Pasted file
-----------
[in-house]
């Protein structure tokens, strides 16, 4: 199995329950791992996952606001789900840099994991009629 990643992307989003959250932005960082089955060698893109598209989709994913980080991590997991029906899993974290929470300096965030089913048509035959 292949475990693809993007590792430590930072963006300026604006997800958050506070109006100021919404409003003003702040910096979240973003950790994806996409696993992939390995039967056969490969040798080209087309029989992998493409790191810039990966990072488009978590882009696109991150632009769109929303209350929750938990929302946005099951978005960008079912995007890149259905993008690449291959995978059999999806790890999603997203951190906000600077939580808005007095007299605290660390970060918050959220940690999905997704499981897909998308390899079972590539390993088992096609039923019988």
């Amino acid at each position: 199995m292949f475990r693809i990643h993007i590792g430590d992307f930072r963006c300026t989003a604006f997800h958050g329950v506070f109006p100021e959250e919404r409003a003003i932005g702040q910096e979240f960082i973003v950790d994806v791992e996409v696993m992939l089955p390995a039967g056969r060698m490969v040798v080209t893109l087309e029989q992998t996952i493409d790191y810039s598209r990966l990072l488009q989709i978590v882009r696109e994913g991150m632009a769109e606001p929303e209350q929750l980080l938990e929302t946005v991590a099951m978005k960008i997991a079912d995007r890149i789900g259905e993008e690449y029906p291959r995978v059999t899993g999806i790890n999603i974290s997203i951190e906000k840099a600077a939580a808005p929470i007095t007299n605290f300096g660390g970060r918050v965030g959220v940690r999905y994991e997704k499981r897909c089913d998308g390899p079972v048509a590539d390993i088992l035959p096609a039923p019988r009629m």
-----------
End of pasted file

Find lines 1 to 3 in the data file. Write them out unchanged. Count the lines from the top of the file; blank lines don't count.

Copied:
[in-house]
């Protein structure tokens, strides 16, 4: 199995329950791992996952606001789900840099994991009629 990643992307989003959250932005960082089955060698893109598209989709994913980080991590997991029906899993974290929470300096965030089913048509035959 292949475990693809993007590792430590930072963006300026604006997800958050506070109006100021919404409003003003702040910096979240973003950790994806996409696993992939390995039967056969490969040798080209087309029989992998493409790191810039990966990072488009978590882009696109991150632009769109929303209350929750938990929302946005099951978005960008079912995007890149259905993008690449291959995978059999999806790890999603997203951190906000600077939580808005007095007299605290660390970060918050959220940690999905997704499981897909998308390899079972590539390993088992096609039923019988």
């Amino acid at each position: 199995m292949f475990r693809i990643h993007i590792g430590d992307f930072r963006c300026t989003a604006f997800h958050g329950v506070f109006p100021e959250e919404r409003a003003i932005g702040q910096e979240f960082i973003v950790d994806v791992e996409v696993m992939l089955p390995a039967g056969r060698m490969v040798v080209t893109l087309e029989q992998t996952i493409d790191y810039s598209r990966l990072l488009q989709i978590v882009r696109e994913g991150m632009a769109e606001p929303e209350q929750l980080l938990e929302t946005v991590a099951m978005k960008i997991a079912d995007r890149i789900g259905e993008e690449y029906p291959r995978v059999t899993g999806i790890n999603i974290s997203i951190e906000k840099a600077a939580a808005p929470i007095t007299n605290f300096g660390g970060r918050v965030g959220v940690r999905y994991e997704k499981r897909c089913d998308g390899p079972v048509a590539d390993i088992l035959p096609a039923p019988r009629m």